2. Practice plenty of questions

Once you have satisfactorily developed your concepts, you need to get down to practicing the questions. For the first few weeks, practice without worrying about speed, only focus on accuracy. Once you have developed the said accuracy, start timing yourself to gain a balance between speed and accuracy. Practice all types of questions regularly

2.1 Pay special emphasis on reading comprehension practice

Reading comprehension questions need the most practice but are often ignored by aspirants. Remember, reading comprehension makes up a third of the verbal section and may take a long time to master. If you are not properly prepared for the reading comprehension questions you will find yourself getting a lot of questions wrong and wasting a great deal of time. Gaining reading comprehension skills will also improve your ability to read and process information quickly, which will be useful in the context of all GMAT questions.

2.2 Qualities to look for in good course for practice questions

Above all else, you need to look for sync between the quality of the course’s questions and those of the GMAT. GMAC spends a great deal of time and resources in developing their questions. Replicating this quality and capturing the essence of the questions is where most companies err. Solving questions that do not adequately represent the GMAT’s can confuse your understanding of the concepts and massively extend one’s preparation. Also, take a look at the number of questions of each type offered, the course should offer an adequate number of questions and detailed explanations. It would be best if the course had video explanations, as well.

3. Take a mock test every 7-10 days

GMAT aspirants commonly report that their accuracy in full-length mocks tends to be much lower than their accuracy in the shorter exercises. This is because there is a significant difference between solving a short exercise under a non-existent or self-imposed time limit and solving a full-length test under a strict time limit. No amount of other practice can make up for the need to take an adequate number of practice tests. So, you will need to take mock tests regularly with a fresh mind and exam-level discipline, attempt all four sections, follow the break timings, and not pause the test unless you absolutely must, etc.

3.1 Qualities of a good GMAT mock test series

First, you must make sure that the quality of the questions is on par with the quality of the real GMAT questions. Make sure that the tests are full-length and cover all four sections since several test series only cover quant and verbal. Next, take a look at what type of explanations and level of analysis the software offers. It is also crucial to judge how well your scores on these tests match your scores on the official GMAT mock test series (the GMAT Prep), in terms of number of mistakes per section, sectional scores, and overall scores. Of course, you also need to take a look at the number of tests offered.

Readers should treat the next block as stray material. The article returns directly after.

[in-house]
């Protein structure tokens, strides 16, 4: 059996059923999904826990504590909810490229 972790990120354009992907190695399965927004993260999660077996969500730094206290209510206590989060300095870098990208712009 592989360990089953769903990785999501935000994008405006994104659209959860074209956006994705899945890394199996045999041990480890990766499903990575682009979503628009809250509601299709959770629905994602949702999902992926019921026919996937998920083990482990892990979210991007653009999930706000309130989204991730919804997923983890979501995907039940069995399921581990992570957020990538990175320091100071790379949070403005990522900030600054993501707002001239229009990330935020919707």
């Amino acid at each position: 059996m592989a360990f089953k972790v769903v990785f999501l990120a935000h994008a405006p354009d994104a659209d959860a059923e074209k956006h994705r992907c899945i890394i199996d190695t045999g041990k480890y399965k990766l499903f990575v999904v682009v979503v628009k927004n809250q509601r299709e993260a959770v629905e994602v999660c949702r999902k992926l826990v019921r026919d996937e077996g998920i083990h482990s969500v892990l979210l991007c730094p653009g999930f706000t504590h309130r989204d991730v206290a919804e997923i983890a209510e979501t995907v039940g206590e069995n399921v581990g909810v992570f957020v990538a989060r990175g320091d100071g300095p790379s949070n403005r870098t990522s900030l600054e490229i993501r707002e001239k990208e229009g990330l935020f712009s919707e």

4. Revise the concepts

You should not assume that your newly gained knowledge would simply stick with you for months on end. You will need to go back to your study resources and notes, periodically. Whenever you come back to a good conceptual resource, you will probably find new concepts that you overlooked earlier.

5. Analyze your mistakes

There is no need to get upset at the questions you got wrong- they are what will elevate your score. After a certain point in your preparation, it is the incorrect questions that will teach you the most. You will need to spend enough time on these questions to understand why you (1) chose the incorrect answer choice and (2) eliminated the incorrect answer choice. If you take care to understand these two factors, for every question you get wrong, you will see a remarkable improvement in your performance.

6. Solve the official guide

Solve the official guide, a few weeks before the exam. If you did the previous five steps correctly, you should do quite well on these questions, since they are only of average difficulty. Back yourself to achieve high accuracy in these questions while timing yourself. Once again, at this stage, make sure to analyze your performance closely and learn from the questions you get wrong.

7. Take the GMAT Prep tests

Take one GMAT prep test around the time when you want to schedule your GMAT appointment. The official mocks are the ones that will give you the best understanding of your GMAT level and thus, how much time you will need to hit your target score. Take the second official mock a week before the exam. Doing so will give you a realistic sense of what type of score you can expect. If you find that this score is far below your target, you might want to consider postponing your GMAT. If you feel that you need more official mock tests, you can purchase Exam Pack 1 and 2. Each pack has two mocks and costsUSD 50 each.